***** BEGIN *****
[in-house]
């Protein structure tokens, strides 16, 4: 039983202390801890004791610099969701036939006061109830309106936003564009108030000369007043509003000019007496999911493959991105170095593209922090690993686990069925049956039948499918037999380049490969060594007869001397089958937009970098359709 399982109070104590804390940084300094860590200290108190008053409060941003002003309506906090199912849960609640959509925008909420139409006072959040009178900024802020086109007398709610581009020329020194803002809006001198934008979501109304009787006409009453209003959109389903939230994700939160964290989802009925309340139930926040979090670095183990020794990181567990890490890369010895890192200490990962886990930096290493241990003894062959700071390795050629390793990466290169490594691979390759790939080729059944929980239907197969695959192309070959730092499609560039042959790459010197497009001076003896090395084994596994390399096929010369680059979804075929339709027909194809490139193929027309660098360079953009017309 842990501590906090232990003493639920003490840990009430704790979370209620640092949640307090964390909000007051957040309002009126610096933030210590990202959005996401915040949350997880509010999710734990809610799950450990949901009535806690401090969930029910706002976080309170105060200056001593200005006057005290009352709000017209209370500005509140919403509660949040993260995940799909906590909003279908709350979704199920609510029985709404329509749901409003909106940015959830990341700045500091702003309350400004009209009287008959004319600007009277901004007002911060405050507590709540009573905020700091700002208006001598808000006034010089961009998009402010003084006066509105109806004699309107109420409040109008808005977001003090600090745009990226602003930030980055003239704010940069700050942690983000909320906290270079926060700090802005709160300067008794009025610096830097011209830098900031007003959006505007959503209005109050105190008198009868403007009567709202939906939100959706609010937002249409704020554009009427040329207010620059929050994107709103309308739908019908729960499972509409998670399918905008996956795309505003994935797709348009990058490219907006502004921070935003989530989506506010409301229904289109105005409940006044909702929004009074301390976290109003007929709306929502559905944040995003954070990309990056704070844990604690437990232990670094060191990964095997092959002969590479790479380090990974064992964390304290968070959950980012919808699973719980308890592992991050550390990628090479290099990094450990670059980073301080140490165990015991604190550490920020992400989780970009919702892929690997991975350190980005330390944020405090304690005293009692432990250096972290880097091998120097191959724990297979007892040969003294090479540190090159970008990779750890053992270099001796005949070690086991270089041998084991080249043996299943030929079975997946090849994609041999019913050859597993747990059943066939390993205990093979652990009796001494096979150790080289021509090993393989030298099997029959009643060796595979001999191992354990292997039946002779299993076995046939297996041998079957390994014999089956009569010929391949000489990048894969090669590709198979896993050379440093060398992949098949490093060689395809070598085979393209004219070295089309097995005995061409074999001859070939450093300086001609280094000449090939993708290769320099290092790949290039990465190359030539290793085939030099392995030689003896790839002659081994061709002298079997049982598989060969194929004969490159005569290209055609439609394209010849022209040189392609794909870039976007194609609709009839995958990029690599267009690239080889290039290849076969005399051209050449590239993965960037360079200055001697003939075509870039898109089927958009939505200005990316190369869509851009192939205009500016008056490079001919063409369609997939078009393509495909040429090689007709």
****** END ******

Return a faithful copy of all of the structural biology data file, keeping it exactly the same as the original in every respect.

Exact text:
[in-house]
């Protein structure tokens, strides 16, 4: 039983202390801890004791610099969701036939006061109830309106936003564009108030000369007043509003000019007496999911493959991105170095593209922090690993686990069925049956039948499918037999380049490969060594007869001397089958937009970098359709 399982109070104590804390940084300094860590200290108190008053409060941003002003309506906090199912849960609640959509925008909420139409006072959040009178900024802020086109007398709610581009020329020194803002809006001198934008979501109304009787006409009453209003959109389903939230994700939160964290989802009925309340139930926040979090670095183990020794990181567990890490890369010895890192200490990962886990930096290493241990003894062959700071390795050629390793990466290169490594691979390759790939080729059944929980239907197969695959192309070959730092499609560039042959790459010197497009001076003896090395084994596994390399096929010369680059979804075929339709027909194809490139193929027309660098360079953009017309 842990501590906090232990003493639920003490840990009430704790979370209620640092949640307090964390909000007051957040309002009126610096933030210590990202959005996401915040949350997880509010999710734990809610799950450990949901009535806690401090969930029910706002976080309170105060200056001593200005006057005290009352709000017209209370500005509140919403509660949040993260995940799909906590909003279908709350979704199920609510029985709404329509749901409003909106940015959830990341700045500091702003309350400004009209009287008959004319600007009277901004007002911060405050507590709540009573905020700091700002208006001598808000006034010089961009998009402010003084006066509105109806004699309107109420409040109008808005977001003090600090745009990226602003930030980055003239704010940069700050942690983000909320906290270079926060700090802005709160300067008794009025610096830097011209830098900031007003959006505007959503209005109050105190008198009868403007009567709202939906939100959706609010937002249409704020554009009427040329207010620059929050994107709103309308739908019908729960499972509409998670399918905008996956795309505003994935797709348009990058490219907006502004921070935003989530989506506010409301229904289109105005409940006044909702929004009074301390976290109003007929709306929502559905944040995003954070990309990056704070844990604690437990232990670094060191990964095997092959002969590479790479380090990974064992964390304290968070959950980012919808699973719980308890592992991050550390990628090479290099990094450990670059980073301080140490165990015991604190550490920020992400989780970009919702892929690997991975350190980005330390944020405090304690005293009692432990250096972290880097091998120097191959724990297979007892040969003294090479540190090159970008990779750890053992270099001796005949070690086991270089041998084991080249043996299943030929079975997946090849994609041999019913050859597993747990059943066939390993205990093979652990009796001494096979150790080289021509090993393989030298099997029959009643060796595979001999191992354990292997039946002779299993076995046939297996041998079957390994014999089956009569010929391949000489990048894969090669590709198979896993050379440093060398992949098949490093060689395809070598085979393209004219070295089309097995005995061409074999001859070939450093300086001609280094000449090939993708290769320099290092790949290039990465190359030539290793085939030099392995030689003896790839002659081994061709002298079997049982598989060969194929004969490159005569290209055609439609394209010849022209040189392609794909870039976007194609609709009839995958990029690599267009690239080889290039290849076969005399051209050449590239993965960037360079200055001697003939075509870039898109089927958009939505200005990316190369869509851009192939205009500016008056490079001919063409369609997939078009393509495909040429090689007709």